elcome back to the Lab! I like to write about kooky ways to play and think about Magic on Thursdays, and today's theme is especially exciting. Adventure Week is such a gloriously open-ended theme week that I originally was planning one of what I like to call my "out-there" columns. (Some examples of these would be my two-part saga of Bob from Accounting (Part 1, Part 2), and my Exiled Week column last year, which were in fact quite adventure-themed.) I eventually decided that, after a couple weeks dedicated to my Planeswalker Contest, I really needed to sink my teeth into some Worldwake cards before it was too late. And by "too late," I mean the ever-advancing Rise of the Eldrazi, official previews for which begin March 29.
I had to give this column a title somehow, and referencing one of my favorite films of last year, Zombieland, while also referring to the plane of Zendikar seemed the best option. Now, a fitting synonym for adventure is quest. And quests just happen to be a major theme of Zendikar block. Last year, I covered interesting deck-building strategies for the quests of Zendikar, and today I think I'll do the same for the quests of Worldwake. These four quests, unlike their Zendikar counterparts, aren't bound to a cyclical format, and thus are quite different from each other. One cares about creature types on the way in, another cares about them on the way out, while the other two are interesting variations on casual archetype staples. Let's start the adventure!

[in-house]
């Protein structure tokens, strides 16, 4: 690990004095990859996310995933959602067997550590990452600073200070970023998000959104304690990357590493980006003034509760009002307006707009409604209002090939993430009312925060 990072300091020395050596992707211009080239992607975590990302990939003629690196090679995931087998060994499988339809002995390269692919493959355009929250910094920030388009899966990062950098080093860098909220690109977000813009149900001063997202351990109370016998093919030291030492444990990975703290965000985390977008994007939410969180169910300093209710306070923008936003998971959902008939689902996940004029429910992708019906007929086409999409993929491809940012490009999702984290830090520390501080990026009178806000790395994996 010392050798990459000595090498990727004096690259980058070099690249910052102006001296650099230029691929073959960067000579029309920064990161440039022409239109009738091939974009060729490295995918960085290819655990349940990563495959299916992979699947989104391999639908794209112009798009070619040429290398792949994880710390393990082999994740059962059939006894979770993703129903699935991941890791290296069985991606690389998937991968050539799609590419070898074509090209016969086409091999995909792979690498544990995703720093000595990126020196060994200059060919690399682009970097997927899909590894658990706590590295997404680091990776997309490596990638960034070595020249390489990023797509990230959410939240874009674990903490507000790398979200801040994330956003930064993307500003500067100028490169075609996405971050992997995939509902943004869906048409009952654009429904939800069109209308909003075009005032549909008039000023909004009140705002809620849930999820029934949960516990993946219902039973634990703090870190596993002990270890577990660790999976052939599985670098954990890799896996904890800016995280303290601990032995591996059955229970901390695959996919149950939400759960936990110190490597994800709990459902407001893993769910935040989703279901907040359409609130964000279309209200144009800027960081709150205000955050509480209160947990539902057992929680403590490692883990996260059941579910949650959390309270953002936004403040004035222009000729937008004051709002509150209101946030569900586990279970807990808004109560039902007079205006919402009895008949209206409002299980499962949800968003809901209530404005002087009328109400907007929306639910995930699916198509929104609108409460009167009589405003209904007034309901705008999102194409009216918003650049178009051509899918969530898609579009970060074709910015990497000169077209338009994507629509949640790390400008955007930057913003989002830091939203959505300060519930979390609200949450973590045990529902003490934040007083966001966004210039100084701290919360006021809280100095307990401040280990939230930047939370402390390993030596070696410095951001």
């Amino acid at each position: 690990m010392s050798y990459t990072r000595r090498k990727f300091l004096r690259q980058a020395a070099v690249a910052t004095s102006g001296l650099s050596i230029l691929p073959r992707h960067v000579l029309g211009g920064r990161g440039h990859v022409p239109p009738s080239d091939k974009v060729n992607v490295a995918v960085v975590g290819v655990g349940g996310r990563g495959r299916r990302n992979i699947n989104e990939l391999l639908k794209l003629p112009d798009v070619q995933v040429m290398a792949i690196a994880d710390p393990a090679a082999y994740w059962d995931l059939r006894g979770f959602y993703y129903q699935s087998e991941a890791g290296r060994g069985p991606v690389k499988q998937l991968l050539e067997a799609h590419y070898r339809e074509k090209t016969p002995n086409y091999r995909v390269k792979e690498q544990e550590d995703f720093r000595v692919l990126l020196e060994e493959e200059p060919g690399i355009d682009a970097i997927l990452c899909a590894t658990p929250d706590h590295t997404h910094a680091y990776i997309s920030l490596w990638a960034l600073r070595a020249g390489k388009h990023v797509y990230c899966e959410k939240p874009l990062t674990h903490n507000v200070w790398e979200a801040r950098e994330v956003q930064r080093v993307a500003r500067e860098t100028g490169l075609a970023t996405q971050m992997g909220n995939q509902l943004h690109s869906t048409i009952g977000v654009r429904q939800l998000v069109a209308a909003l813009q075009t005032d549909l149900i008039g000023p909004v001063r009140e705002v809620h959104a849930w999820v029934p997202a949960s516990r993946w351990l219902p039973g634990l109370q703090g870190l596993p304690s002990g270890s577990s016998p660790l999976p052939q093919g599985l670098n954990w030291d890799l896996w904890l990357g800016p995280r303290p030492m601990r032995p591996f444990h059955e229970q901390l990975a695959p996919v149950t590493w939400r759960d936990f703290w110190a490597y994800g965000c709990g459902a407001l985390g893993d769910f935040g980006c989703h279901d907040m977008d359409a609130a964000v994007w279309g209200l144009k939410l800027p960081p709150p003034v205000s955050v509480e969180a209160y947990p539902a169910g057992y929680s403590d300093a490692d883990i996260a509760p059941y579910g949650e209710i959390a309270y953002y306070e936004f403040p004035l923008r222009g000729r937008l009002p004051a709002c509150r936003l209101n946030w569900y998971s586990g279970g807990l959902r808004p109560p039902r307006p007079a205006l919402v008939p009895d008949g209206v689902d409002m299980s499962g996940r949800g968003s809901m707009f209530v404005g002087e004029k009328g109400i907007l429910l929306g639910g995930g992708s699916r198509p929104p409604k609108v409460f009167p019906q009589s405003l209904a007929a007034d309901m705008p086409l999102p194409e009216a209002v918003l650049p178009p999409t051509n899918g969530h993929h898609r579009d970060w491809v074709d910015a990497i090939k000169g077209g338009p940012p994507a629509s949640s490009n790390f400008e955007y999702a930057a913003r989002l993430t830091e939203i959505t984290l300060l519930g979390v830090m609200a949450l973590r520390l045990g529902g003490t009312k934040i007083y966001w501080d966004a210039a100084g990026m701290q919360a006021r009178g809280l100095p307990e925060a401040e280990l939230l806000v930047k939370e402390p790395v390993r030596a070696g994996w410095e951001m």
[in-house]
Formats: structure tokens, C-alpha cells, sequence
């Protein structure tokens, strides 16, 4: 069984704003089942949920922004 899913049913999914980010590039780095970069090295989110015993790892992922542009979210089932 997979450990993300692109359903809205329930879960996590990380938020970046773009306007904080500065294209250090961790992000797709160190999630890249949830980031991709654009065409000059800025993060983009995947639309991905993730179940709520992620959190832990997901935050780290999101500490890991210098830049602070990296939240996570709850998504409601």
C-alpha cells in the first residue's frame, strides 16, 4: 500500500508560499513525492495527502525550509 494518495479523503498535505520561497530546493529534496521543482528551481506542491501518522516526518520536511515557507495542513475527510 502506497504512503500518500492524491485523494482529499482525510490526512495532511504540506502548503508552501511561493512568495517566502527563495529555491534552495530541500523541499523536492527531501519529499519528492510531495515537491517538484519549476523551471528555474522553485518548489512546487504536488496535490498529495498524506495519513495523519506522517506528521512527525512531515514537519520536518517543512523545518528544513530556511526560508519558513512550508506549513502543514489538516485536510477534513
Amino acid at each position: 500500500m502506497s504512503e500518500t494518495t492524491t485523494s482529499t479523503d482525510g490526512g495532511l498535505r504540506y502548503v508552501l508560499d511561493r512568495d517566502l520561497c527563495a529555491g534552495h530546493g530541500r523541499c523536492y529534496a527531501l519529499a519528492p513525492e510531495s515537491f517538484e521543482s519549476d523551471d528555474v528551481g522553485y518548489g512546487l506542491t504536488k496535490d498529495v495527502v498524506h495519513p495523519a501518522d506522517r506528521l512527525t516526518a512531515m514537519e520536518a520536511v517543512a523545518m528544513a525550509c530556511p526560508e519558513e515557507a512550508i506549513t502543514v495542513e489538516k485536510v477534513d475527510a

Can I just quickly gush for a paragraph on the art for Quest for Renewal? Something about that winding path amidst the green static of trees, the light blossoming from under a branch, and the figure's posture combines to completely envelop me.